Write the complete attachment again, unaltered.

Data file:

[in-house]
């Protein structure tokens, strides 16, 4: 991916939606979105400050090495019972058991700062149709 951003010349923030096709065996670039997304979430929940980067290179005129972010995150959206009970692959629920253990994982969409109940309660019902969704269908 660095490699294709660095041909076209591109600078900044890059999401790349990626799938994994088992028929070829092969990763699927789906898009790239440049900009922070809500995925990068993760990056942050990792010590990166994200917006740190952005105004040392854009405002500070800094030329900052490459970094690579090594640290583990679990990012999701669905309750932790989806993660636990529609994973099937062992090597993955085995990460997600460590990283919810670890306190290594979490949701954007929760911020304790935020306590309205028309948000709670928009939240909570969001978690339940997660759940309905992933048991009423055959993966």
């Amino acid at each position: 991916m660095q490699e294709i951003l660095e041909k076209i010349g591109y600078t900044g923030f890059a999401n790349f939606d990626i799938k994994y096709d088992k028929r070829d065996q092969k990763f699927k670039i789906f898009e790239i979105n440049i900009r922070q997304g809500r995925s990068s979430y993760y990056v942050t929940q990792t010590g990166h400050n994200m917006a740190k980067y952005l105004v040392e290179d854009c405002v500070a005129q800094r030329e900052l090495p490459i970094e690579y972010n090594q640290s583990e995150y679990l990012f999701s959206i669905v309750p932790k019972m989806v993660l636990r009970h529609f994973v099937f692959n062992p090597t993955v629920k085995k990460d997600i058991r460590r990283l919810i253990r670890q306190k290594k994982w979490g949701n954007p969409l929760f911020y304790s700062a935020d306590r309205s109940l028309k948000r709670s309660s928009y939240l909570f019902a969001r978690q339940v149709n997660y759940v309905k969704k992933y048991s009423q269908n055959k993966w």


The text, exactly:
[in-house]
């Protein structure tokens, strides 16, 4: 991916939606979105400050090495019972058991700062149709 951003010349923030096709065996670039997304979430929940980067290179005129972010995150959206009970692959629920253990994982969409109940309660019902969704269908 660095490699294709660095041909076209591109600078900044890059999401790349990626799938994994088992028929070829092969990763699927789906898009790239440049900009922070809500995925990068993760990056942050990792010590990166994200917006740190952005105004040392854009405002500070800094030329900052490459970094690579090594640290583990679990990012999701669905309750932790989806993660636990529609994973099937062992090597993955085995990460997600460590990283919810670890306190290594979490949701954007929760911020304790935020306590309205028309948000709670928009939240909570969001978690339940997660759940309905992933048991009423055959993966």
């Amino acid at each position: 991916m660095q490699e294709i951003l660095e041909k076209i010349g591109y600078t900044g923030f890059a999401n790349f939606d990626i799938k994994y096709d088992k028929r070829d065996q092969k990763f699927k670039i789906f898009e790239i979105n440049i900009r922070q997304g809500r995925s990068s979430y993760y990056v942050t929940q990792t010590g990166h400050n994200m917006a740190k980067y952005l105004v040392e290179d854009c405002v500070a005129q800094r030329e900052l090495p490459i970094e690579y972010n090594q640290s583990e995150y679990l990012f999701s959206i669905v309750p932790k019972m989806v993660l636990r009970h529609f994973v099937f692959n062992p090597t993955v629920k085995k990460d997600i058991r460590r990283l919810i253990r670890q306190k290594k994982w979490g949701n954007p969409l929760f911020y304790s700062a935020d306590r309205s109940l028309k948000r709670s309660s928009y939240l909570f019902a969001r978690q339940v149709n997660y759940v309905k969704k992933y048991s009423q269908n055959k993966w």